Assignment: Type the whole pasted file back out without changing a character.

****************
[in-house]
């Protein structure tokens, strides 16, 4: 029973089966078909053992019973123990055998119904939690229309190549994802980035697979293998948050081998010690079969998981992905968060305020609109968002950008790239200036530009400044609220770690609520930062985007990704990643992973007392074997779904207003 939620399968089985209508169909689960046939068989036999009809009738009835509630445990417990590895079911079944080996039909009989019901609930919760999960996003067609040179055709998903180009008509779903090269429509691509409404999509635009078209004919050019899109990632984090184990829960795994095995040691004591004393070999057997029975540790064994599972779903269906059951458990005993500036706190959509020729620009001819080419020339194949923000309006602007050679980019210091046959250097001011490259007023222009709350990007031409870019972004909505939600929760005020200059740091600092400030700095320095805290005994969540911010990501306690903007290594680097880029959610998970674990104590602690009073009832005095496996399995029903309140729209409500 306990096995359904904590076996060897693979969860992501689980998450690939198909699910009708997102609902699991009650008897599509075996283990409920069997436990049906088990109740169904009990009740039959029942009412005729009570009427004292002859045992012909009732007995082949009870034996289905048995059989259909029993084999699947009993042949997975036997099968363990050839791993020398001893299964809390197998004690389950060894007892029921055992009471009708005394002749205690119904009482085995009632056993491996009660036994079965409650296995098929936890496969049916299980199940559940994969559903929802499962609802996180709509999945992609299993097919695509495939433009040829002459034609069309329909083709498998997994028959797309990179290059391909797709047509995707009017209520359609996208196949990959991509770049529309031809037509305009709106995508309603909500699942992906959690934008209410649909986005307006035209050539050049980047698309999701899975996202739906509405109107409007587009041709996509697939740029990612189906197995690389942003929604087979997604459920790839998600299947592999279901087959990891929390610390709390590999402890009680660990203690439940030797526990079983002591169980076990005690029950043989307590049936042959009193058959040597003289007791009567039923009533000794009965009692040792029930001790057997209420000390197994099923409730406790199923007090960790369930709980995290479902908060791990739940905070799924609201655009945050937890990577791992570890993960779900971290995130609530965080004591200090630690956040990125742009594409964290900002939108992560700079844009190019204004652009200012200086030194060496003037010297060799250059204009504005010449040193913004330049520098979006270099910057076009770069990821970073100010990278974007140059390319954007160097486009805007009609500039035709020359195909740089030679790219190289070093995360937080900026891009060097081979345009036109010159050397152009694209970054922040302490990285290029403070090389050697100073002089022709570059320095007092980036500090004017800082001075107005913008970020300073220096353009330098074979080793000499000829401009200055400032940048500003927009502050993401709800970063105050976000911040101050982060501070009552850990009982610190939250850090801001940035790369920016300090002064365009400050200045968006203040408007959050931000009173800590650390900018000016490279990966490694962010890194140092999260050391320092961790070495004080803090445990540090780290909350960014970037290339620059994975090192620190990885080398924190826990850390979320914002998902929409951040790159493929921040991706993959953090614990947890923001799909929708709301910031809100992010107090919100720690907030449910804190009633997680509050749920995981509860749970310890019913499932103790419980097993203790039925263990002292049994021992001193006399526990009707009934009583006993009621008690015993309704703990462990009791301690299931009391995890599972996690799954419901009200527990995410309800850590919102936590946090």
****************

[in-house]
């Protein structure tokens, strides 16, 4: 029973089966078909053992019973123990055998119904939690229309190549994802980035697979293998948050081998010690079969998981992905968060305020609109968002950008790239200036530009400044609220770690609520930062985007990704990643992973007392074997779904207003 939620399968089985209508169909689960046939068989036999009809009738009835509630445990417990590895079911079944080996039909009989019901609930919760999960996003067609040179055709998903180009008509779903090269429509691509409404999509635009078209004919050019899109990632984090184990829960795994095995040691004591004393070999057997029975540790064994599972779903269906059951458990005993500036706190959509020729620009001819080419020339194949923000309006602007050679980019210091046959250097001011490259007023222009709350990007031409870019972004909505939600929760005020200059740091600092400030700095320095805290005994969540911010990501306690903007290594680097880029959610998970674990104590602690009073009832005095496996399995029903309140729209409500 306990096995359904904590076996060897693979969860992501689980998450690939198909699910009708997102609902699991009650008897599509075996283990409920069997436990049906088990109740169904009990009740039959029942009412005729009570009427004292002859045992012909009732007995082949009870034996289905048995059989259909029993084999699947009993042949997975036997099968363990050839791993020398001893299964809390197998004690389950060894007892029921055992009471009708005394002749205690119904009482085995009632056993491996009660036994079965409650296995098929936890496969049916299980199940559940994969559903929802499962609802996180709509999945992609299993097919695509495939433009040829002459034609069309329909083709498998997994028959797309990179290059391909797709047509995707009017209520359609996208196949990959991509770049529309031809037509305009709106995508309603909500699942992906959690934008209410649909986005307006035209050539050049980047698309999701899975996202739906509405109107409007587009041709996509697939740029990612189906197995690389942003929604087979997604459920790839998600299947592999279901087959990891929390610390709390590999402890009680660990203690439940030797526990079983002591169980076990005690029950043989307590049936042959009193058959040597003289007791009567039923009533000794009965009692040792029930001790057997209420000390197994099923409730406790199923007090960790369930709980995290479902908060791990739940905070799924609201655009945050937890990577791992570890993960779900971290995130609530965080004591200090630690956040990125742009594409964290900002939108992560700079844009190019204004652009200012200086030194060496003037010297060799250059204009504005010449040193913004330049520098979006270099910057076009770069990821970073100010990278974007140059390319954007160097486009805007009609500039035709020359195909740089030679790219190289070093995360937080900026891009060097081979345009036109010159050397152009694209970054922040302490990285290029403070090389050697100073002089022709570059320095007092980036500090004017800082001075107005913008970020300073220096353009330098074979080793000499000829401009200055400032940048500003927009502050993401709800970063105050976000911040101050982060501070009552850990009982610190939250850090801001940035790369920016300090002064365009400050200045968006203040408007959050931000009173800590650390900018000016490279990966490694962010890194140092999260050391320092961790070495004080803090445990540090780290909350960014970037290339620059994975090192620190990885080398924190826990850390979320914002998902929409951040790159493929921040991706993959953090614990947890923001799909929708709301910031809100992010107090919100720690907030449910804190009633997680509050749920995981509860749970310890019913499932103790419980097993203790039925263990002292049994021992001193006399526990009707009934009583006993009621008690015993309704703990462990009791301690299931009391995890599972996690799954419901009200527990995410309800850590919102936590946090």